When Zana Briski would go off to India for six months at a time to live with the sex workers of the red light district in Calcutta, her boyfriend at the time, documentary filmmaker Ross Kauffman, had only a vague idea of what she was witnessing. As she tried to convince him that a film needed to be made about the people there, he declined the unenviable position of being a struggling artist in India. That is until she sent video home to Manhattan from halfway around the world.
"I was amazed by the footage and I was in Calcutta
Working as a photographer in India on women's issues, a friend brought Ms. Briski for a visit to a red light district. "She was blown away," says Mr. Kauffman, and felt not only as if she had been there before, but that she needed to understand these women and help them and their children in some way.
The process didn't just mean using a handheld camera to document the unfolding tragedy for the Motion Picture Academy of Arts and Sciences. Instead, Ms. Briski got to know the women and their children and built relationships with them over a two year period.
A film arose, along with a steep accumulation of credit card debt, as Ms. Briski was simply reacting to the situation around her, says Mr. Kauffman. She was responding to the children playing around with her cameras and persuading her to teach them photography.
Ms. Briski bought them point and shoot cameras and was really surprised by the quality of their work. "The photography, it really speaks for itself," says Mr. Kauffman, and had it not been for the children's talents, Ms. Briski might not have been compelled to make a film.
Her love for the children was unconditional, says Mr. Kauffman, but when combined with their talent and wide open way of seeing things, that's what kept her there, he adds.
Therein lies the premise of the documentary. Photography gave the filmmakers the chance to capture the children expressing their feelings through the artistic outlet provided by the cameras. "There weren't always terrible feelings," says Mr. Kauffman. "They felt joy in things as much as the harshness."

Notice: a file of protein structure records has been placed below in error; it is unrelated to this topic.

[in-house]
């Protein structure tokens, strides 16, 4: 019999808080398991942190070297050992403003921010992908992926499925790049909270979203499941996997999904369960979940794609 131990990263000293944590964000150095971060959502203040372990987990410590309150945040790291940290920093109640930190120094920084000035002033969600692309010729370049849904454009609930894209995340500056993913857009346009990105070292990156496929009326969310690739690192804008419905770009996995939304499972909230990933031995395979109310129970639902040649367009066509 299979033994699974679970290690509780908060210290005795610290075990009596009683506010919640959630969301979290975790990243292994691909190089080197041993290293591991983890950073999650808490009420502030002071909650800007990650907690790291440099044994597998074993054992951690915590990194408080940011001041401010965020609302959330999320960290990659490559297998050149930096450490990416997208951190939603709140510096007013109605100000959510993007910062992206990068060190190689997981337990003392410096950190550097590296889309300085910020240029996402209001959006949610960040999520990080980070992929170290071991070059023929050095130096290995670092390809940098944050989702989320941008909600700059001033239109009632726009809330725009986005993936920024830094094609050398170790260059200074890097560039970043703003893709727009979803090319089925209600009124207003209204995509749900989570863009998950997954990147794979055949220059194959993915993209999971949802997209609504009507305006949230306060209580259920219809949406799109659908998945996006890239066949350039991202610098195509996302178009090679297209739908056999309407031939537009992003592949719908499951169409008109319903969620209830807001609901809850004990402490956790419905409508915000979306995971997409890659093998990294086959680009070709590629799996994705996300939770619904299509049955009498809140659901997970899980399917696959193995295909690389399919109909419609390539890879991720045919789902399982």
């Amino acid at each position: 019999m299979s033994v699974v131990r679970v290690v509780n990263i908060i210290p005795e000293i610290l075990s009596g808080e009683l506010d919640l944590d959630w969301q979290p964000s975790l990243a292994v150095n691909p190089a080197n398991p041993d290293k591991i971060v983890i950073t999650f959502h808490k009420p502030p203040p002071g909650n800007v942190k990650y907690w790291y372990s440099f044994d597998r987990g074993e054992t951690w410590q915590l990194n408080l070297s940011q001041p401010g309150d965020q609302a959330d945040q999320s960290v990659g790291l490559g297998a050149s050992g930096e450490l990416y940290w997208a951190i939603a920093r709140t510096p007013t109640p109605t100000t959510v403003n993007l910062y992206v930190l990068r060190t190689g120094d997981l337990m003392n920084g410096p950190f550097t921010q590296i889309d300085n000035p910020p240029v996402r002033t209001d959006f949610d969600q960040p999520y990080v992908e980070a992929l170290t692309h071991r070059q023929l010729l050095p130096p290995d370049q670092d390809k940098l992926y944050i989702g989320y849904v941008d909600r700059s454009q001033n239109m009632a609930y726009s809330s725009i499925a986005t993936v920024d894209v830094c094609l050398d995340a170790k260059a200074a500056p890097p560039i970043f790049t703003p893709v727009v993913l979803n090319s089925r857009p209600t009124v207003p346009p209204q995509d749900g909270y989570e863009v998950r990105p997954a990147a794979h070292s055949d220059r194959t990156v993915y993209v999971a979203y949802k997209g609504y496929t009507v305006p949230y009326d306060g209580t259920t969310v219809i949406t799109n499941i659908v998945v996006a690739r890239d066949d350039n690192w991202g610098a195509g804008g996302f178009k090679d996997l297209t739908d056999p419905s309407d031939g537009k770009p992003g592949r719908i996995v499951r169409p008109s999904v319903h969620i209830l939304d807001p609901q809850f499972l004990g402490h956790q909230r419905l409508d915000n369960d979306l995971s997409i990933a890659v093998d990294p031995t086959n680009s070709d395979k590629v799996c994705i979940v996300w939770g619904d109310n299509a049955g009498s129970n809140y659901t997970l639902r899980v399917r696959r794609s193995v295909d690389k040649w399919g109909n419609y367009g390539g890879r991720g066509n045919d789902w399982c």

It might not seempossible, but since most of the mothers working in the brothels actually do love their children, it certainly leaves the youngsters the possibility of experiencing happiness like any other child. Unfortunately, given the circumstances, the mothers are just not always that capable, he says.
Either way, escaping the brothels remains a dim possibility for most of these children - until now. As Mr. Kauffman and Ms. Briski have showcased their film for audiences at festivals such as Sundance, they have included a traveling exhibition of the children's work. Proceeds from the sales of that photography now exceeds more than $100,000 and it will go toward their education.
Even so, the filmmakers do not intend to leave the rest of Calcutta - or even the world - behind. They have started a foundation called Kids with Cameras in order to raise money to start a photography school for the children of sex workers in Calcutta and they have similar plans in the works for children in Haiti, Jerusalem, Cairo and Palestine.
Despite all the positive attention, though, Ms. Briski and Mr. Kauffman say they will never release "Born into Brothels" in the place where it might seem it would have the most impact - India. Because these children are stigmatized as the lowest of the low, "it would be difficult for them if we released it in India, says Mr. Kauffman, thus negating all their good work.
It might also make an already dangerous situation more tenuous for these children. There has been a limited effort to unionize the workers or possibly decriminalize the industry, but Mr. Kauffman feels nothing will ever come of it simply because, he says, "people are making money off of it."
This doesn't mean he and Ms. Briski aren't hoping for an Oscar. Personally, it would be a lot of fun for him but more importantly, Mr. Kauffman sees an opportunity where, he says, "it would definitely widen the scope of what we are trying to do."